There are 2,300 miles of sidewalks throughout Seattle.

Image: Irene Rinaldi

Jon Froehlich distinctly remembers the moment when Google first unveiled Street View in 2007. The computer scientist spent hours virtually wandering through distant city streets and immersing himself in parts of the world he had yet to visit in real life. Then Froehlich had a thought: “What else could we use this for?”

Within a decade, he’d developed Project Sidewalk, a web-based crowdsourcing tool that turns mapping sidewalks and improving pedestrian accessibility into a virtual game. To complete missions, users “walk” through city streets via Google Street View, labeling and rating the quality of sidewalks and features that make it easier—or tougher—to get around. They identify curb ramps, or lack thereof, assess their positioning, and point out tripping hazards. Froehlich, now a University of Washington computer science professor, launched Project Sidewalk in Seattle this April.

Since then, users have mapped roughly a third of the city’s 2,300 miles of sidewalks and labeled nearly 70,000 curb ramps, uneven surfaces, potential obstacles like lamp posts, too. Froehlich’s primary interest in collecting this data is to help people with limited mobility navigate city streets safely. The long-term plan: see the crowdsourced results integrated into navigation and routing tools like Google Maps and Walk Score so that pedestrians can choose their specific mobility level and receive route assistance that meets their needs.

Project Sidewalk could also serve another purpose in Seattle. It amasses a significant chunk of data at a moment when the Seattle Department of Transportation is reforming how it fixes sidewalks. In 2017, 14 iPad-wielding interns armed themselves with reflective orange vests and embarked on the city’s first-ever comprehensive survey of our roughly 34,000 blocks. They observed over 156,000 cracks, obstructions, and vertical height differences on Seattle sidewalks. SDOT estimates that full repairs could cost the city—and property owners—in the realm of $500 million to $1.3 billion. SDOT’s current budget for sidewalk fixes totals about $5.7 million, less than 1 percent of what’s actually needed.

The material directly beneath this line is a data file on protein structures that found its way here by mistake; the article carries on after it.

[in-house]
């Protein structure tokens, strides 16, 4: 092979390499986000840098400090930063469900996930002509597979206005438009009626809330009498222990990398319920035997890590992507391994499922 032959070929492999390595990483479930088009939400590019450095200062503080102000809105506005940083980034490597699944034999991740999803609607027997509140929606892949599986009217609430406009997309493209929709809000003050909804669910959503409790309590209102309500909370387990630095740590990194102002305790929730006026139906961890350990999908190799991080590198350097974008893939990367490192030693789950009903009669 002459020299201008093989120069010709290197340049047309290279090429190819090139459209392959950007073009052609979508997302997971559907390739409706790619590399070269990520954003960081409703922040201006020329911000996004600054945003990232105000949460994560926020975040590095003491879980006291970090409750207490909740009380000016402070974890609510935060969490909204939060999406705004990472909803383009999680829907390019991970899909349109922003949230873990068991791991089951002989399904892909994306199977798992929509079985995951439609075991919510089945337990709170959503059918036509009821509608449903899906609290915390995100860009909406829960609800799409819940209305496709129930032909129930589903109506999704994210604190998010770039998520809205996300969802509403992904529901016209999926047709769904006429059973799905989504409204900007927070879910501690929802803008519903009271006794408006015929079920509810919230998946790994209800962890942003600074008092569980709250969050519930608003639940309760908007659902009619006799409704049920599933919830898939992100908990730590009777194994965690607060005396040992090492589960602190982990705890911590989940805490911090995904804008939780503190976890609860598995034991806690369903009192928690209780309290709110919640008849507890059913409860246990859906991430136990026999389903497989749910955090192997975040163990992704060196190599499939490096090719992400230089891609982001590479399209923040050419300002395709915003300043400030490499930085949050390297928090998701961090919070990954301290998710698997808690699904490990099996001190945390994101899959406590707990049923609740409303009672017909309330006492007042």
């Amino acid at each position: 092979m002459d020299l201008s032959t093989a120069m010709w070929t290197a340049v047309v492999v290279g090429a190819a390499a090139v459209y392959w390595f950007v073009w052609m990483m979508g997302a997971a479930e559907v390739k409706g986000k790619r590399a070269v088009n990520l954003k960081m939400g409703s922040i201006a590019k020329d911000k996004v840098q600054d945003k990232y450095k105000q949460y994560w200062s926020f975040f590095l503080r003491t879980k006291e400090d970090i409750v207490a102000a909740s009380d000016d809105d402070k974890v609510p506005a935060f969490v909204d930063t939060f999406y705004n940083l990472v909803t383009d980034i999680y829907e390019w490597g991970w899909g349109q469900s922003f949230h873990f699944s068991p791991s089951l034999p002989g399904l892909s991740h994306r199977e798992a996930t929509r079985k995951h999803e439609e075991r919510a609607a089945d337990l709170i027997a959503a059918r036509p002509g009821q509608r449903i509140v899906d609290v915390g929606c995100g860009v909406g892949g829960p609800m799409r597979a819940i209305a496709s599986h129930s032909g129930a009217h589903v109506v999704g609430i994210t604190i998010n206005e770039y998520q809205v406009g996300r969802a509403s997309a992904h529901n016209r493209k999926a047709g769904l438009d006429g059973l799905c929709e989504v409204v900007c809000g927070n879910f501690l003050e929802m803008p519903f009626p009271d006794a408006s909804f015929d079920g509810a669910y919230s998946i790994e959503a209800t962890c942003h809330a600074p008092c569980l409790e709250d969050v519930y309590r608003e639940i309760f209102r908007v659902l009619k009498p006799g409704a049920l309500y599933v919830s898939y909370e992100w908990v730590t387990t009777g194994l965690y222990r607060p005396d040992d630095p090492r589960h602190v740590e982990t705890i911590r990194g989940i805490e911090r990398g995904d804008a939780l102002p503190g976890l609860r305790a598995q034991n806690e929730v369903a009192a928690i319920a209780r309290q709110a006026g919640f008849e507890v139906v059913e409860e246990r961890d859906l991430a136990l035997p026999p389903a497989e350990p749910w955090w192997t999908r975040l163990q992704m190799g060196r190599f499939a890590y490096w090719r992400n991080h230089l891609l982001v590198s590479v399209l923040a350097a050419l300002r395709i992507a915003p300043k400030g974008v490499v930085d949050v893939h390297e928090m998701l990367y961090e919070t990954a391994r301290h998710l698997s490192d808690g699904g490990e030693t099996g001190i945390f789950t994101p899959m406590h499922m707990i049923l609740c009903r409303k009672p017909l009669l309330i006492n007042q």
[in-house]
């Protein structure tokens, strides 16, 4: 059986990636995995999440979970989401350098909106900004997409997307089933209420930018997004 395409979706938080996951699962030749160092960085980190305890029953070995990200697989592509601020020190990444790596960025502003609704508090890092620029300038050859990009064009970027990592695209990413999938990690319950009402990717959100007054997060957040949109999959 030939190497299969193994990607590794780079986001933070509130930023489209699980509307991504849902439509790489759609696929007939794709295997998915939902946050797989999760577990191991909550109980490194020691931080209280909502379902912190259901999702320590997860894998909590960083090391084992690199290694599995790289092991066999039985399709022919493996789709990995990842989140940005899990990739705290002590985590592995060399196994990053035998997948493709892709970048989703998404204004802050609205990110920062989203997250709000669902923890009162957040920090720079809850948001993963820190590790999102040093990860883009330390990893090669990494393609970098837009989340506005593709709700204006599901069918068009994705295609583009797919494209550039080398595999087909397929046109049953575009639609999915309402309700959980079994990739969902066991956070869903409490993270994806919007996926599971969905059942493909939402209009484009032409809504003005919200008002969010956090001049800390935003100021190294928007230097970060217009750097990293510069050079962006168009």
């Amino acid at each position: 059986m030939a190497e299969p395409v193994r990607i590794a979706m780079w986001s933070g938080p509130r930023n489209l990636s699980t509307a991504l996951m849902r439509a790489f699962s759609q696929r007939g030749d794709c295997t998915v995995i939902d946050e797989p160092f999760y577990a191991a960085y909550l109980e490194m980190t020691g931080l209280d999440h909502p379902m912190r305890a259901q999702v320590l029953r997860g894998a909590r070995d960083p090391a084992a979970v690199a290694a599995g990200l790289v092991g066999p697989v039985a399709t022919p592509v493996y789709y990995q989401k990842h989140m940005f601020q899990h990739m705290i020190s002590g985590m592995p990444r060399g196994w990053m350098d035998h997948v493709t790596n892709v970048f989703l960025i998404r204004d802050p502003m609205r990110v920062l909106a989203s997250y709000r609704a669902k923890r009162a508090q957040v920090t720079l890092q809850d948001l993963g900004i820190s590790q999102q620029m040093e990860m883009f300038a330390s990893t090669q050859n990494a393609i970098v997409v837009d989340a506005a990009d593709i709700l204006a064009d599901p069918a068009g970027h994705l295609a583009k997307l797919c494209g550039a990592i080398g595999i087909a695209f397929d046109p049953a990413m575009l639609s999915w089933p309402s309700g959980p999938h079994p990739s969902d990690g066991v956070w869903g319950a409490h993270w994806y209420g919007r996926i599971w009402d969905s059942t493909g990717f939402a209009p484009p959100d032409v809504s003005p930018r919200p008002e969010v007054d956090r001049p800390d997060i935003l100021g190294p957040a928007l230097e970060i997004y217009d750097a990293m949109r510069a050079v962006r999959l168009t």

Pedestrian activist Douglas MacDonald, also a former Washington state transportation secretary, thinks Project Sidewalk could help residents with reduced mobility maneuver around the city with more ease, even if its utility for guiding structural spot repairs is dicey. He’s particularly skeptical of the project’s use of Google Street View to collect data. With images being updated sporadically, he’s hesitant to believe the information is entirely current, especially considering Seattle’s changing landscape and ongoing construction. “The project sees the world as a static set of conditions, rather than a dynamic one,” he says. “The app is not the answer to the broken sidewalk.”

SDOT Sidewalk Repair Program Manager Ross McFarland shares MacDonald’s concern regarding the data’s reliability, but thinks the project has potential. It could raise awareness on sidewalk maintenance—and that’s critical: “General infrastructure repair isn’t always the sexiest thing.”

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